Friday, February 28, 2014

Godhunter - City of Dust

"We live now in a nation where doctors destroy health, lawyers destroy justice, universities destroy knowledge, government destroys freedom, press destroys information, religion destroys morals, and our banks destroy the economy."  This is the soundbite that opens City of Dust, the second full-length album from Arizona's Godhunter.  Before the band plays a single note, they let you know this is going to be a heavy album topically; when the distorted, fuzzed-out riff kicks in immediately after the audio sample, they show you it's going to be a heavy album period.

If you pay attention to any US Political News, it should come as little surprise that Arizona (along with other states, to be fair) has been making waves the last few years through a series of ultra-conservative legislation, all of which follows a pattern of discrimination.  Quite a few people are upset about this, and it's fair to say the ranks of the angry include the members of Godhunter.  I don't typically focus on the lyrics when I listen to music, because I find that they're often repetitive (Behemoth hates Jesus; who knew?!?!) or nonensical ("I blow my load over the status quo..." wtf Josh Homme?), or simply there to go over the music.  In Godhunter's case, the lyrics to City of Dust are as integral to the listening experience as each of the many stupendous riffs, and lead vocalist Charlie Touseull manages to convey the frustration, anger, and resentment of every word.  His vocals across the album are great, but his bellows of "SNAKE OYELLLLL" in " "Snake Oil Dealer" are easily my favorite.

Said riffs are courtesy of guitarists David Rodgers and Jake Brazelton, and they absolutely fucking OWN.  Alternating between a sludgey drone and a more upbeat, Clutch-like pace, Rodgers and Brazelton team up to create some of the best pure riffage I've heard in a long time.  From the hypnotic, cyclical beginning of album opener "Despite All," to the perfectly-tempoed "Snake Oil Dealer," the duo brings the goods.  But nothing tops the sheer awesomness of "Brushfire," a song with an opening riff that bring to mind emergency or air raid sirens before barreling along like its titular namesake, consuming everything in its path.  And when the riff finally slows, the rhythm section of Dick Williamson's bass and Andy Kratzenberg's drums kick in and take it from there.  Williamson's bass lines are just as hypnotic and frenzied as his guitarists riffs, and Kratzenberg crashes the cymbals for all their worth, creating an absolutely devastating effect.  "Brushfire" is far and away the best song on the album musically, a dynamic six minutes you wish would last three times that long.  Make no mistake though; while "Brushfire" is the musical apex of the album, Rodgers, Brazelton, Williamson, Kratzenberg, and Matthew Davis (who handles cello, keyboards, and effects) absolutely destroy it across the entirey of the record.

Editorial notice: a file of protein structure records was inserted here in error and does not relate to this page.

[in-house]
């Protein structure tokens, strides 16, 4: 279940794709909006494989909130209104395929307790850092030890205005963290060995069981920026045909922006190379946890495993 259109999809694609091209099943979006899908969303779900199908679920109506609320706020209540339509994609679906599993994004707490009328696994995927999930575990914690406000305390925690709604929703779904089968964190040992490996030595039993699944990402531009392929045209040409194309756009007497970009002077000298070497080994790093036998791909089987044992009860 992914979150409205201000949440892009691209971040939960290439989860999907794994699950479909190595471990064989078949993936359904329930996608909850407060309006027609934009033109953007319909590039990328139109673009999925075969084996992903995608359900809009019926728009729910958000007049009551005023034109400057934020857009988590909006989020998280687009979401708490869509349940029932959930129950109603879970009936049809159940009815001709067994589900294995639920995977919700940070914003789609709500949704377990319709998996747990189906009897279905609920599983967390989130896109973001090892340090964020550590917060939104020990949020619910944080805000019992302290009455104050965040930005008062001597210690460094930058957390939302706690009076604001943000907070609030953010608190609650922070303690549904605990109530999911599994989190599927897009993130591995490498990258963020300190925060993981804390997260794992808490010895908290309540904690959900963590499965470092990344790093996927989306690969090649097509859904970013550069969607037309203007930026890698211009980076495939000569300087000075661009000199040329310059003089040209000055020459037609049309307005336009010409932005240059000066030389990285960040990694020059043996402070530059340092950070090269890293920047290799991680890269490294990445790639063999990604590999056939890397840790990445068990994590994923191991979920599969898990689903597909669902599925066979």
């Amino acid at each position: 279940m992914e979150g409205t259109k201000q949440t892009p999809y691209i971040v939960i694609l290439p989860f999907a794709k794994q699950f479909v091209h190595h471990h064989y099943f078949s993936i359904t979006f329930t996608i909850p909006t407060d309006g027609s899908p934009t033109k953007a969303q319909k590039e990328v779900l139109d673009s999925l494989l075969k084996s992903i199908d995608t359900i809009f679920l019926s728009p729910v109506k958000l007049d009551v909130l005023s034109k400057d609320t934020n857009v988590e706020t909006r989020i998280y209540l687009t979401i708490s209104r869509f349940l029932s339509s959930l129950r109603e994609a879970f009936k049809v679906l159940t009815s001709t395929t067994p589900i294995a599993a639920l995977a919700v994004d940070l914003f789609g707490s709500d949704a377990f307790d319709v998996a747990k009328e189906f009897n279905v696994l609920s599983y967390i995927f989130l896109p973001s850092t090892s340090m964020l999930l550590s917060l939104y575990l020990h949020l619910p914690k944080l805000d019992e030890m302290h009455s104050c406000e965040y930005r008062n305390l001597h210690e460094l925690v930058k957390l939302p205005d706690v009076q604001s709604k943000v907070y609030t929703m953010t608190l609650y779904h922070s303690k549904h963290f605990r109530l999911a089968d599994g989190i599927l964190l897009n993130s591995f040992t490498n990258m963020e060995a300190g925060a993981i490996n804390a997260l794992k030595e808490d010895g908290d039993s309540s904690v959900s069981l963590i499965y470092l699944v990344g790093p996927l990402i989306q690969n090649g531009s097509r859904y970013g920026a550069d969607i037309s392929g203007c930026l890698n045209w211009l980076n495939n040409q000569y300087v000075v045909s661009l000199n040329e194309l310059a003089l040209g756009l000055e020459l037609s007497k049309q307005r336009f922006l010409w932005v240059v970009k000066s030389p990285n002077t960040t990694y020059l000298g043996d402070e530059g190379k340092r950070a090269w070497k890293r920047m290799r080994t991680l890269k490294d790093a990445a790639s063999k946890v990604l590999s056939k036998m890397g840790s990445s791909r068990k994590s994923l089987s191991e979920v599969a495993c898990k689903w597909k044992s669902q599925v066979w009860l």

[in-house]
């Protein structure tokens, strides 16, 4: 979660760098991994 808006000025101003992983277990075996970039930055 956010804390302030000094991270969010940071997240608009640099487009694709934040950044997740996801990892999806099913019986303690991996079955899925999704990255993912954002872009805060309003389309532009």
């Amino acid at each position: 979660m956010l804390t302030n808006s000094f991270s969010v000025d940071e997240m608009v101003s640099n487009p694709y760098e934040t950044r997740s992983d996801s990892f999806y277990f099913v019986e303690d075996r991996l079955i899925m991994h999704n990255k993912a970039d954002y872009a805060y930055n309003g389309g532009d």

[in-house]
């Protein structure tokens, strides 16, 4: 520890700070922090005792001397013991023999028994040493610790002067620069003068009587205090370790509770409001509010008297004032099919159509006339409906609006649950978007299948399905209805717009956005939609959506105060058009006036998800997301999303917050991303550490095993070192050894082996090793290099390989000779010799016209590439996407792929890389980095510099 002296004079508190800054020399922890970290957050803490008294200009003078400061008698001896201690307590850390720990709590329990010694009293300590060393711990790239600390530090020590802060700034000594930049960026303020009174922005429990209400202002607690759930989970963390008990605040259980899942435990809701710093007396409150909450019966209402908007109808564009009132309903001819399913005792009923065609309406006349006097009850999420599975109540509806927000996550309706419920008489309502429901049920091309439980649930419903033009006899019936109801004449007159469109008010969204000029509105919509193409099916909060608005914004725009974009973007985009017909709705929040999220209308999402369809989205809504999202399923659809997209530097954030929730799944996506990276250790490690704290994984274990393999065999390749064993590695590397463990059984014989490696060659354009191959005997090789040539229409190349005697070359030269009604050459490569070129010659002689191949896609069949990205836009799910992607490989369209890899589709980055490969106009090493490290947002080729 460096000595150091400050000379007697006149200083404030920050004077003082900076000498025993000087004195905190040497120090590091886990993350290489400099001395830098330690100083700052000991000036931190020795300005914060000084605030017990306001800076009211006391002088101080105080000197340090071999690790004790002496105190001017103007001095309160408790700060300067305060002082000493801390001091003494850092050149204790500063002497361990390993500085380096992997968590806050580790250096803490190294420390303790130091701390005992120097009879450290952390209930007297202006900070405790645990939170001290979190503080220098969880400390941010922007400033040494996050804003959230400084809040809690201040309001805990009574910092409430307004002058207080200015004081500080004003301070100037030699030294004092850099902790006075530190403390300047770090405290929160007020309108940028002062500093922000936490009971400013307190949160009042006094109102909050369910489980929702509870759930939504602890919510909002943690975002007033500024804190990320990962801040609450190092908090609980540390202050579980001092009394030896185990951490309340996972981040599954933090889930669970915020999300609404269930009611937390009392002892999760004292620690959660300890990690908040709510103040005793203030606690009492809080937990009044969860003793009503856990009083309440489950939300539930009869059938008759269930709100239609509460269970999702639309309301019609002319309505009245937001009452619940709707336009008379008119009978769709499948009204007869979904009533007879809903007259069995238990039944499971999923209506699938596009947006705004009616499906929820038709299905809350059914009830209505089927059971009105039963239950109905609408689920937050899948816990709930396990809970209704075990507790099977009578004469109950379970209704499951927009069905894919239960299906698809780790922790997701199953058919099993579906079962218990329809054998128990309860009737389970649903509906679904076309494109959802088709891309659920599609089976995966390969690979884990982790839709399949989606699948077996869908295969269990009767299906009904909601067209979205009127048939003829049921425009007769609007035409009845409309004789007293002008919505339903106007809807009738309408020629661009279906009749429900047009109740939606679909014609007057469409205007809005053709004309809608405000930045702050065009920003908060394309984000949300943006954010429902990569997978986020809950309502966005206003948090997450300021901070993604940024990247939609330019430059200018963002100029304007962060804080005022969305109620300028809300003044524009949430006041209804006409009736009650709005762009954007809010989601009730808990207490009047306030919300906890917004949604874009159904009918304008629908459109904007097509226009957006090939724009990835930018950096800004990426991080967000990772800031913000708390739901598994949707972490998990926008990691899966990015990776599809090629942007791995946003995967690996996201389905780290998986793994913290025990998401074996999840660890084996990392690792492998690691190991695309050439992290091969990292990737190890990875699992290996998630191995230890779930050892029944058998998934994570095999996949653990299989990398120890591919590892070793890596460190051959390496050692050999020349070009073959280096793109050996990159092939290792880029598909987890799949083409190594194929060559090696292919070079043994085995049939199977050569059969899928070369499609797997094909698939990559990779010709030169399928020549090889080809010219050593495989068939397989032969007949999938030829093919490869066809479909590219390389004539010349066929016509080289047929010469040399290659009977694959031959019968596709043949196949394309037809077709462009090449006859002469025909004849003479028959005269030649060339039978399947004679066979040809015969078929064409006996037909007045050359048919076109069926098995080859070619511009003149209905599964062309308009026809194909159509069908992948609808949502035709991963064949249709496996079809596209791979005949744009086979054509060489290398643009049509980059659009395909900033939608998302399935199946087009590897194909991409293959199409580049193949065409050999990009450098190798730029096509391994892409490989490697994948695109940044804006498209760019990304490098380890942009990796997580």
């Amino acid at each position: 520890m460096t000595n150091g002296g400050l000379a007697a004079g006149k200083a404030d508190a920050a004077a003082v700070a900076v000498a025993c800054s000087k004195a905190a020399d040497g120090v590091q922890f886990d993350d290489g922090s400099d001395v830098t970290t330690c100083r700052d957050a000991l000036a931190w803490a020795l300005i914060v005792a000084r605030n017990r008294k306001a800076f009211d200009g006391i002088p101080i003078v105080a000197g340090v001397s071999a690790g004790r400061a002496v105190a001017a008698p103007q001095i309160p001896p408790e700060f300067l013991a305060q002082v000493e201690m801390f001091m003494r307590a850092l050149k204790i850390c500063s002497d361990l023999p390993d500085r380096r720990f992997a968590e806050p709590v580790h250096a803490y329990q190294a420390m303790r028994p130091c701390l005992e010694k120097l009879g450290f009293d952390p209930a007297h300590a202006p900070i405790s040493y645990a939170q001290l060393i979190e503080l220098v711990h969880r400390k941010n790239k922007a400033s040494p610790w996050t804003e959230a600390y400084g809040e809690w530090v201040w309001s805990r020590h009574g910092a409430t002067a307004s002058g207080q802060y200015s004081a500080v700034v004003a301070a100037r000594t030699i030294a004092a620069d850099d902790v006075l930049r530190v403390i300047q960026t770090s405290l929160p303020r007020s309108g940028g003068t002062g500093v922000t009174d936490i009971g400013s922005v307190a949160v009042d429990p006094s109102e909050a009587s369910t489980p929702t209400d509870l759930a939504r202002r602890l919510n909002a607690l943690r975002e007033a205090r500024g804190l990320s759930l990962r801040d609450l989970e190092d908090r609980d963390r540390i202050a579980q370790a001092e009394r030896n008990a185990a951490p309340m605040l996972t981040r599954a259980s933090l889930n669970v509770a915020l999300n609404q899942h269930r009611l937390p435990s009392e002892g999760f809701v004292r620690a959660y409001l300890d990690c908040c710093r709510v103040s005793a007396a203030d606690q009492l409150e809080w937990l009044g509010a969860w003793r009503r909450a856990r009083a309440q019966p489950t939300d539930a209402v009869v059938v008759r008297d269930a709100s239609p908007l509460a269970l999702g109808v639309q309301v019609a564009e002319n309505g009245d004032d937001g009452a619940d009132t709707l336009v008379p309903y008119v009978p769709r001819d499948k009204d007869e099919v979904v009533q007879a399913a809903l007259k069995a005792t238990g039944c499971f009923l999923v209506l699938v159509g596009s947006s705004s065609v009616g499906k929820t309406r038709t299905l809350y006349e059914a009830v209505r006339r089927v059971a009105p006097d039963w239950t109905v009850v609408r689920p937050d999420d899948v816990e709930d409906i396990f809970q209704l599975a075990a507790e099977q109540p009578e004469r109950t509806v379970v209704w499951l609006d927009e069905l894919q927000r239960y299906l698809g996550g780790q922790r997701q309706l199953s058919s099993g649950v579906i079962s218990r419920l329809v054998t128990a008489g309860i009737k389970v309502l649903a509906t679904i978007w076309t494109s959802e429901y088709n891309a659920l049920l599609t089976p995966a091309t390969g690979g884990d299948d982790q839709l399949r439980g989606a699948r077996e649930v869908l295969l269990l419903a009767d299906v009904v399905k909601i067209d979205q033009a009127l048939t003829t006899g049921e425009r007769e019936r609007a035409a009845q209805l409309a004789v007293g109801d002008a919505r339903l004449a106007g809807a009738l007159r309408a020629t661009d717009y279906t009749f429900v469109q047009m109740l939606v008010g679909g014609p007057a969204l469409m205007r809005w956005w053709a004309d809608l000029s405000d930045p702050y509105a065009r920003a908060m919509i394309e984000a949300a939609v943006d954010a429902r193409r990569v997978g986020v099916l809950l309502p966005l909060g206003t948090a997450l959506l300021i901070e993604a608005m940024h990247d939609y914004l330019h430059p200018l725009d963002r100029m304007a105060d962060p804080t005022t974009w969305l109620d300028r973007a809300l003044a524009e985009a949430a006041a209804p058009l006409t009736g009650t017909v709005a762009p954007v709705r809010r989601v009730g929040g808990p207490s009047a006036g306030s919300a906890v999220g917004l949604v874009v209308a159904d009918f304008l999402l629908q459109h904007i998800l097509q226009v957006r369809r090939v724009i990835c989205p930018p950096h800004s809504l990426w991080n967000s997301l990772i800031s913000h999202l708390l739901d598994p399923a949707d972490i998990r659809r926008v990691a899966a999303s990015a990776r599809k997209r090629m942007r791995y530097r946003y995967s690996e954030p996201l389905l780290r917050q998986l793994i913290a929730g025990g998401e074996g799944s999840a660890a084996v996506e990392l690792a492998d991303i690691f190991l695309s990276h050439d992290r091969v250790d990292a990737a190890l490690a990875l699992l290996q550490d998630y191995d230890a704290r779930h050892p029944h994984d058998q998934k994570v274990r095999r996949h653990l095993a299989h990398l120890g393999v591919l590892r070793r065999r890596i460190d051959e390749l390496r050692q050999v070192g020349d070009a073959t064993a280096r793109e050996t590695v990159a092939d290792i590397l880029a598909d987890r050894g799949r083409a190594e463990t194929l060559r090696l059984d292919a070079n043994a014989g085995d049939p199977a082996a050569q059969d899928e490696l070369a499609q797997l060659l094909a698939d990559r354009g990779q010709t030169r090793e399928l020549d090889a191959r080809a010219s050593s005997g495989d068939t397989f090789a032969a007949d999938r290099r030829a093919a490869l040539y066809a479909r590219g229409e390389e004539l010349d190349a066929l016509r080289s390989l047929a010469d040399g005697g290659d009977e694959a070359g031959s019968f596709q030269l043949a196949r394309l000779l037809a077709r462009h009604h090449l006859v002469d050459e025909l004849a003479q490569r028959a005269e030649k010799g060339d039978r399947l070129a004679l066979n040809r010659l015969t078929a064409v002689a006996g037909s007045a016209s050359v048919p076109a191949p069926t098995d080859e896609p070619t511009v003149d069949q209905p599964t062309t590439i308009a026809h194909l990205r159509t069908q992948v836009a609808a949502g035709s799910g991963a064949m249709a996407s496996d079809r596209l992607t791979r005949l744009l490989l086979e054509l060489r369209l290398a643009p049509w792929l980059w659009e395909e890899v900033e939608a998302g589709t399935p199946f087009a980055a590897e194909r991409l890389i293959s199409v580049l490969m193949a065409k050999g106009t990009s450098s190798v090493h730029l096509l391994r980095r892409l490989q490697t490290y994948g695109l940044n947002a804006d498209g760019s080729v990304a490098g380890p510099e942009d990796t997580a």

Unlike many other riff-oriented stoner/doom albums, City of Dust never falls into the trap of feeling repetitive or dull.  There are four or five sound samples scattered throughout the album; most feature spoken words on the political state of Arizona, but one features coyotes howling over what sounds like a crackling campfire.  Additionally, "Shooting Down the Sun" is the tails to the rest of City of Dust's heads, Touseull's howling rage traded guest vocalist Carlos Arzate's anguished lament; Rodgers' and Brazelton's crushing riffs traded for a single acoustic guitar.  "Shooting Down the Sun" is probably more memorable than it should be due to its radical departure from the rest of the album, but it never feels like a gimmick, as though the band decided to throw in a quasi-ballad just for the hell of it.

Mixing metal and politics is a tradition that goes all the way back to the origin of the genre, and City of Dust is a worthy entry in the list.  Apart from playing damn good music with incredible riffs and writing easily accessible, frightening lyrics about the state of the political system, Godhunter comes across as legitimately pissed about the topics they discuss, genuinely reacting to the atrocities they see happening in their native Arizona with rage and sorrow.  City of God is an instant stoner classic based on riffs alone (once again,  "Brushfires!!!!"), but the inclusion of politically poignant lyrics and a variation of emotional reactions pushes it over the top.  This is an album that has something to say from a band that isn't afraid to say it, an album that invites you to headbang while inspiring you to write your congressman and demand changes. Listen to it below, and then head over to Bandcamp and give this band your money.

1.) Despite All
2.) Rats in the Walls
3.) Brushfires
4.) Snake Oil Dealer
5.) Shooting Down the Sun
6.) Palace of Thorn
7.) City of Dust
8.) Plague Widow


No comments:

Post a Comment